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TELECONFRENCES
2004
The Changing Left Ventricle

2003
Aortic Valve Disease: New Dimensions in Evaluation and Management

2002
Heart Failure: Echo's Role in and Emerging Health Crisis

2001
Chest Pain in Children & Adults: The Role of Echo

2000
Mitral Regurgitation: New Concept

1998
The Falling Left Ventricle: Diastolic & Systolic Function

1997
Changing the Outcome of Coronary Artery Disease
ECHO GRAND ROUNDS
Digital Integration
LEARN THE BASICS
Echocardiography
Doppler Echo
VIDEO ARCHIVES

Chest Pain in Children and Adults

Mitral Regurgitation: New Concepts

Diastolic and Systolic Function

Changing the Outcome of CAD

BROADCAST SUPPLEMENTS
2000 MV
2001 Chest Pain
2002 Heart Failure


The Use of the Doppler Controls
Apical Window

For routine Doppler examination of patients with suspected valvular heart disease, it is usually best to begin by using the apical window. This allows selective orientation of the Doppler beam as parallel as possible to the direction of assumed flow through the mitral and tricuspid valves. It also allows the largest Doppler shift to be recorded and the strongest signals to be reflected back to the Doppler transducer.

Fig.1.42

The imaging mode of the system may be used to acquire an apical four-chamber view as seen schematically in Figure 1.42. The PW Doppler sample volume can then be positioned on the atrial or ventricular sides of the mitral or tricuspid valves. The right panel of Figure 1.42 shows schematic representations of the normal spectral outputs through the mitral (sample site 3) and tricuspid valves (sample site 1).

In most normal individuals, whether the sample volume is on the atrial or ventricular sides of the mitral and tricuspid valves results in spectral flow outputs that are quite similar. In the presence of valvular disease, however, markedly different flow patterns are encountered depending upon sample volume position.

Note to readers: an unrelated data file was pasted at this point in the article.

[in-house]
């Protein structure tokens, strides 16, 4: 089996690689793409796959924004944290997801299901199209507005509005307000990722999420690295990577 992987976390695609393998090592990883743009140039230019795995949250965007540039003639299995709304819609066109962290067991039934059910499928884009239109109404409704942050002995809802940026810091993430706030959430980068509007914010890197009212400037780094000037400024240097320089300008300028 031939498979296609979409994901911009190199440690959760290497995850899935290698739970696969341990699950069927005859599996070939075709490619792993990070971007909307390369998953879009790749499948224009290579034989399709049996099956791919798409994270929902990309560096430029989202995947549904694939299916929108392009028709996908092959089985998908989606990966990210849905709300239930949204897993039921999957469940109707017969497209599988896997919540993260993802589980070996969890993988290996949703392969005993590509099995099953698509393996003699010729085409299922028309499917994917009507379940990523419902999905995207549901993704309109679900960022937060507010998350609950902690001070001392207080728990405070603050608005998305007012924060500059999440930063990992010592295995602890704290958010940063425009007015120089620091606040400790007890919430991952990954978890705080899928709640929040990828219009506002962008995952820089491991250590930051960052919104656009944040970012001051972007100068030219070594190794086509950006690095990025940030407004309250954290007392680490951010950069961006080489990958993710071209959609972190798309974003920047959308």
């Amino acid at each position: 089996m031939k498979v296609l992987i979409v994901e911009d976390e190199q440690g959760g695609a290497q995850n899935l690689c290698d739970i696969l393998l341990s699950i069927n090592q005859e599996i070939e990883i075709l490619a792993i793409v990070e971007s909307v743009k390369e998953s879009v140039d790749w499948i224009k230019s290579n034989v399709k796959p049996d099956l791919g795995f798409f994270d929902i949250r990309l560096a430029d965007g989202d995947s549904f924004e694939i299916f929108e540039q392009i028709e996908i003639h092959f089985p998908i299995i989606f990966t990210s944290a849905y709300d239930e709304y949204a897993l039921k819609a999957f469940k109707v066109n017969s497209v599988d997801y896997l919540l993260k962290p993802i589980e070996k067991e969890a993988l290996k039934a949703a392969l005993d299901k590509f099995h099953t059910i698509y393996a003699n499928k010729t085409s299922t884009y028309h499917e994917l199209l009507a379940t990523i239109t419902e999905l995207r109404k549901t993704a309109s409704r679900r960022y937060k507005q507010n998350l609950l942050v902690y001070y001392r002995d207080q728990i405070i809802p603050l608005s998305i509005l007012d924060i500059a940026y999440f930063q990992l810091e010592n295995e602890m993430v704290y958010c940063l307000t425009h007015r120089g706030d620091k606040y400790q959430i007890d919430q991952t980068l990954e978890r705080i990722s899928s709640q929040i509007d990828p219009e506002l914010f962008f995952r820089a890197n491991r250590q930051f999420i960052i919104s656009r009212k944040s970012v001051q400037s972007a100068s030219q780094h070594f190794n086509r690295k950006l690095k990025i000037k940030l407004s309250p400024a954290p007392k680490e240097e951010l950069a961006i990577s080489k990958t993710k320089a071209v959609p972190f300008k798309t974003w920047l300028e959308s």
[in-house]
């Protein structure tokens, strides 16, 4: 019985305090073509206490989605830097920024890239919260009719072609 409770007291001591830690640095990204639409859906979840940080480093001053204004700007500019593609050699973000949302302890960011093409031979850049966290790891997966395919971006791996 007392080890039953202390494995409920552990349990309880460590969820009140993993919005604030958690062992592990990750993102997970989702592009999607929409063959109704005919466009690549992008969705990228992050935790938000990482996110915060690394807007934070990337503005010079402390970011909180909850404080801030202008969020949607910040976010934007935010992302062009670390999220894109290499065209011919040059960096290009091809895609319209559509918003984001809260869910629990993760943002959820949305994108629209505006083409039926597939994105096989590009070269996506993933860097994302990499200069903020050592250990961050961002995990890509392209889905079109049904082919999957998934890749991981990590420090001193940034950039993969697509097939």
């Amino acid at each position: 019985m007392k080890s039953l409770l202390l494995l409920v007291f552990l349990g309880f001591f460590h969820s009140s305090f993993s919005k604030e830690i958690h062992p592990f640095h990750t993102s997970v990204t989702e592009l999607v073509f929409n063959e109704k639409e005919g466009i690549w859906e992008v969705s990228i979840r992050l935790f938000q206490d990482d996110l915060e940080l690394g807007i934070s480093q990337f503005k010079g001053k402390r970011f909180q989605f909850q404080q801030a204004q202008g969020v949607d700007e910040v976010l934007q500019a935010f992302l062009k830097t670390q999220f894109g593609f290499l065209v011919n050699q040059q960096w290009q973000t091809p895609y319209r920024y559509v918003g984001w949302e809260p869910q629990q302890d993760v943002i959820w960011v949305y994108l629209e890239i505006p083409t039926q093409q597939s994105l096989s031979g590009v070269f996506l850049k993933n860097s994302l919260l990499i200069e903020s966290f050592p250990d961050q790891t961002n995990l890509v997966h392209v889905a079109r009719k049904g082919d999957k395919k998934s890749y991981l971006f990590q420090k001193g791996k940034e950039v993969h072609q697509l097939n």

When in the apical four chamber view, slight superior angulation of the scan plane will allow the operator to encounter the left ventricular outflow tract. An operator can almost always obtain Doppler flow data from the ventricular side of the aortic valve. In some patients data may also be obtained from the aortic root side. A complete PW Doppler evaluation would continue with movement of the sample volume from place to place in the standard, and then intermediate points.

Continued practice repositioning the PW cursor and sample volume in the various portions of the cardiac chambers accessible from the apical four chamber view will eventually provide the novice operator with an appreciation of the spatial locations and directions of normal and abnormal flows. The heart chambers are actually three dimensional structures and an abnormal flow jet may be directed anywhere within this three dimensions. An experienced operator will be able to track an abnormal jet even if it is directed out of a standard two-dimensional plane.